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Council fears for a concrete jungle future
5:40am Monday 30th September 2013 in News
CONCERNS have been raised that the future development of thousands of homes in Castle Point could be left in the hands of the Government.
Castle Point Council is in the process of creating a new Local Plan which will act as a blueprint for where new homes could be built in the borough over the next 15 years.
It is the authority’s third attempt at putting together the housing strategy, as the original proposals were rejected by a Government inspector in 2010 and again in September 2011, following opposition from residents and backbench councillors.
Now, councillors are claiming the new draft document, which is yet to be completed, might not get voted through as it bears too much resemblance to previous plans.
If the new plan is rejected at full council, councillors fear the Government’s Planning Inspectorate would intervene and take the decision-making powers away from the local authority.
Alf Partridge, Conservative councillor for St Mary’s ward, said: “When I last saw the latest scheme I was not happy with it because it would still mean seeing the demise of green belt. I cannot see any difference between this plan and the last one.
“Council officers are making a valiant effort to try to rescue us from a ridiculous situation and find new ideas of where to put these homes, but what the heck can we do?
“The Government wants to see more development in south Essex and has got us over a barrel. It was talking about 200 homes a year and now its 250 homes.I am not happy to commit to such high numbers of new houses.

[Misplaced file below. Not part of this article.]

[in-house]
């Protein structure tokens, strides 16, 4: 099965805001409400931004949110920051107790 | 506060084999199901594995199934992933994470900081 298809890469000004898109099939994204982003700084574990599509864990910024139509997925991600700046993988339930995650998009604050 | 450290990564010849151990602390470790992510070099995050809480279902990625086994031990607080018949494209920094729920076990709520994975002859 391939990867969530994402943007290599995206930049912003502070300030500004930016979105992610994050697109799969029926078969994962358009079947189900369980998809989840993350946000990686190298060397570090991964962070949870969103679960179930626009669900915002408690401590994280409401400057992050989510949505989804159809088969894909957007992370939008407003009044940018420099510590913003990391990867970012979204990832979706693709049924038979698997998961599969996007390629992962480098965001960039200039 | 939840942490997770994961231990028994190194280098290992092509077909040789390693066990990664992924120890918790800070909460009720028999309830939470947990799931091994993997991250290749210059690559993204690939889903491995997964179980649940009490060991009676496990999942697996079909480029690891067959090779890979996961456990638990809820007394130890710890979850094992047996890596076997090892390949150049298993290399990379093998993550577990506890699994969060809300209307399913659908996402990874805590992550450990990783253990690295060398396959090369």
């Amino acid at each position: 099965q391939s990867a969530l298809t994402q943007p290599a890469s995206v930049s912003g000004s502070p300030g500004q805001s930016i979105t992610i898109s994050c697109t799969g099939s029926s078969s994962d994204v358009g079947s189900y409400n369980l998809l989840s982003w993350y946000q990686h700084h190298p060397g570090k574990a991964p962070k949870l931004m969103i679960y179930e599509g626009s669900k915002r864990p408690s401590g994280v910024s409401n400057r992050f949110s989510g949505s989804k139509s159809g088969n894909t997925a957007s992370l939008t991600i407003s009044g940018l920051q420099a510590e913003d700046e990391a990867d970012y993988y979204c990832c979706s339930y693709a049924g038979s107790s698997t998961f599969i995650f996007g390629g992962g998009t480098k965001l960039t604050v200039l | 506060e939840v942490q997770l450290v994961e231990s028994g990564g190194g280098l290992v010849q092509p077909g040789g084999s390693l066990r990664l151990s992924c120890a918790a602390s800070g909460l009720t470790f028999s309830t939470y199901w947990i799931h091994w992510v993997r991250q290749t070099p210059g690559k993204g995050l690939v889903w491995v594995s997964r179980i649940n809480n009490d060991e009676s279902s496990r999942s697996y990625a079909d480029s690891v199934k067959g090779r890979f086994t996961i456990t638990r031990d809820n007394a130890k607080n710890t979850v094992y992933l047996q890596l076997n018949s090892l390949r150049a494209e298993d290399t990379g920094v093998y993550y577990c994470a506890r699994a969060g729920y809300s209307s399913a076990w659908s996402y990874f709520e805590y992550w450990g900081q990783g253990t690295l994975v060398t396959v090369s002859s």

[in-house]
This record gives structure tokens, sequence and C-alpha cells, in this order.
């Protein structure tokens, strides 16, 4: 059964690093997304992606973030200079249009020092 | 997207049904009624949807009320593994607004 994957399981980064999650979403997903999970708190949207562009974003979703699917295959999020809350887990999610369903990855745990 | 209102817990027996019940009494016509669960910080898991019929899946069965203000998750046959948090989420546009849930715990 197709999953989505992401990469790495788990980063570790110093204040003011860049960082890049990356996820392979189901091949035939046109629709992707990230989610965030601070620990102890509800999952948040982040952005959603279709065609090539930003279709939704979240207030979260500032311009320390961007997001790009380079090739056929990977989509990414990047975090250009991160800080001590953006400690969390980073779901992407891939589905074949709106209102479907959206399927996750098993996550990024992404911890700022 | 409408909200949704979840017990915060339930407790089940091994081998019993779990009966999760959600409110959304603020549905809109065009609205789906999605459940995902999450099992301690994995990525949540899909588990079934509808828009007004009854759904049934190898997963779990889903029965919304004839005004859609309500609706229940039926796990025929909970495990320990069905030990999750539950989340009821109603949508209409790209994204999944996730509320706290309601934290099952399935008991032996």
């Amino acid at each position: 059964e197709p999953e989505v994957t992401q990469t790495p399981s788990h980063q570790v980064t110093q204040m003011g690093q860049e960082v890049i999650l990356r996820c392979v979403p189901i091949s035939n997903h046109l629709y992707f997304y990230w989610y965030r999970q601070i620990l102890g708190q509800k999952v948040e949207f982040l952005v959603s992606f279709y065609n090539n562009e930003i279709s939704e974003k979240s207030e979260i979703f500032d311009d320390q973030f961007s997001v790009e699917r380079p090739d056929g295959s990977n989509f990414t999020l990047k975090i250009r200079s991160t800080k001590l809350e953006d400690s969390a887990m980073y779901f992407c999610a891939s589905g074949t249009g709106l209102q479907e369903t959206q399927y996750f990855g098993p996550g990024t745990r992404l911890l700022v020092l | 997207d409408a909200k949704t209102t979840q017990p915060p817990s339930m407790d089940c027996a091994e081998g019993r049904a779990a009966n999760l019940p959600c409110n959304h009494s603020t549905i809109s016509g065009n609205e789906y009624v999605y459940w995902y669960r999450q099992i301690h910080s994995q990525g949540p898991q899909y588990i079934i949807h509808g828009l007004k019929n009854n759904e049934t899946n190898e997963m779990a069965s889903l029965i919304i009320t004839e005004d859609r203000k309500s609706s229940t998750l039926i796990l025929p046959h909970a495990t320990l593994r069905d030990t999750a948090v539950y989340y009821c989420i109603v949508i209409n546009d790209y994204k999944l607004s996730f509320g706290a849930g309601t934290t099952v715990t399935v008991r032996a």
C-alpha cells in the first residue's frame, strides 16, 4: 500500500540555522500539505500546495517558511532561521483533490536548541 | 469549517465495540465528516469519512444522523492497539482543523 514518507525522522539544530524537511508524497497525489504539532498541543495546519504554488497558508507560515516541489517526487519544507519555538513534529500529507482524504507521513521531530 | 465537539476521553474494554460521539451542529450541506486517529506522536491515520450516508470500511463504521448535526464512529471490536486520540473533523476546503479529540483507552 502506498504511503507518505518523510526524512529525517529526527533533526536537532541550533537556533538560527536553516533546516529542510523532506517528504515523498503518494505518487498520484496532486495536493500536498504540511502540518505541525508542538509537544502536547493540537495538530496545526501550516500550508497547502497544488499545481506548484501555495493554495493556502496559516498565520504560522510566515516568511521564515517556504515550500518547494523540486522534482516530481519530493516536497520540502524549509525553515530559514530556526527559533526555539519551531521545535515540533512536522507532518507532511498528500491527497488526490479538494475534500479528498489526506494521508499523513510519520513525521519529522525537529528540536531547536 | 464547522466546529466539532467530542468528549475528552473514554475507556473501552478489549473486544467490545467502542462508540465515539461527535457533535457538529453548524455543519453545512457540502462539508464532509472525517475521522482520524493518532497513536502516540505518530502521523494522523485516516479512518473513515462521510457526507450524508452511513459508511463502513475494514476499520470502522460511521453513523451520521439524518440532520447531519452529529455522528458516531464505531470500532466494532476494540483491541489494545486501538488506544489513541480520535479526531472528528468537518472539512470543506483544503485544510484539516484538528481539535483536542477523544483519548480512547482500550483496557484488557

“But if we do not come up with a practical plan to allow a certain number of homes to be built, the Government could step in and take control. If we do not vote something through it also leaves us open to developers to take advantage.
“We do not want Castle Point to be turned into a concrete jungle, but we do not know how to stop it.”
Another Tory councillor who would not be named said: “There is a lot of ill-feeling between the planning officers and members at the moment as we try to agree something.
There is a good chance of the Government coming in and taking over. ”
Dave Blackwell, leader of the Canvey Independent Party, said: “The council has found itself in a difficult position. If everyone doesn’t agree this time round, the Government could come in and decide things for us.
“I don’t think the Tories will vote it through because they are looking at a lot of development on the mainland which could lose them voters. But they have to make tough decisions.”
However, Tory councillor Bill Sharp said a new committee of six councillors has been put together to scrutinise all the potential development sites in the next few weeks.
He also said new sites have come to light, such as the Blinking Owl site off the A127, which could help relieve the pressure on the major green belt sites.
Mr Sharp said: “The Blinking Owl site has been left out in the past, but already has around six or seven entrances from the A127 and could be a suitable site. While I am concerned, I am not as concerned as I was a few weeks ago.
“I am confident we can come to a decision that will not see us lost our virgin green belt sites.”
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